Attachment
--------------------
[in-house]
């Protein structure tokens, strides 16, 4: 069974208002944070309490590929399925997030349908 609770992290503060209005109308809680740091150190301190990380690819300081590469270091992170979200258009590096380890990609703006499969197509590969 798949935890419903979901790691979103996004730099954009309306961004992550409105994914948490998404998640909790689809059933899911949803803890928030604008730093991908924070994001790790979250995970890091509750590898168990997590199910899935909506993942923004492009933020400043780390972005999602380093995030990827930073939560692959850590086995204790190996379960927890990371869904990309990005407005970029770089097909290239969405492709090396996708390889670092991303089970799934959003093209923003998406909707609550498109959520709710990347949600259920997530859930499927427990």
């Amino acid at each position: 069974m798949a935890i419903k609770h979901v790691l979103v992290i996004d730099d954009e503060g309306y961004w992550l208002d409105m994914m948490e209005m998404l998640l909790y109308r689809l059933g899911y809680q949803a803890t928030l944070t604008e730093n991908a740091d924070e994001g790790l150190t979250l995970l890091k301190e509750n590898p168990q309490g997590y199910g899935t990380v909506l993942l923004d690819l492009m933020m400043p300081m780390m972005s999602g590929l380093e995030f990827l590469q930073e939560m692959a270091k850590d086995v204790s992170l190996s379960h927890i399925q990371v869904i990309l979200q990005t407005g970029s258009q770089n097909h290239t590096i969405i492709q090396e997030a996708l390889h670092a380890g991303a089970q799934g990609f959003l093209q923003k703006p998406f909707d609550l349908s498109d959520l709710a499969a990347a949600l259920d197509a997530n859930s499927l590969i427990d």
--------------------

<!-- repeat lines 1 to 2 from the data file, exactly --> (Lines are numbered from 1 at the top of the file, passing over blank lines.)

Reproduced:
[in-house]
């Protein structure tokens, strides 16, 4: 069974208002944070309490590929399925997030349908 609770992290503060209005109308809680740091150190301190990380690819300081590469270091992170979200258009590096380890990609703006499969197509590969 798949935890419903979901790691979103996004730099954009309306961004992550409105994914948490998404998640909790689809059933899911949803803890928030604008730093991908924070994001790790979250995970890091509750590898168990997590199910899935909506993942923004492009933020400043780390972005999602380093995030990827930073939560692959850590086995204790190996379960927890990371869904990309990005407005970029770089097909290239969405492709090396996708390889670092991303089970799934959003093209923003998406909707609550498109959520709710990347949600259920997530859930499927427990």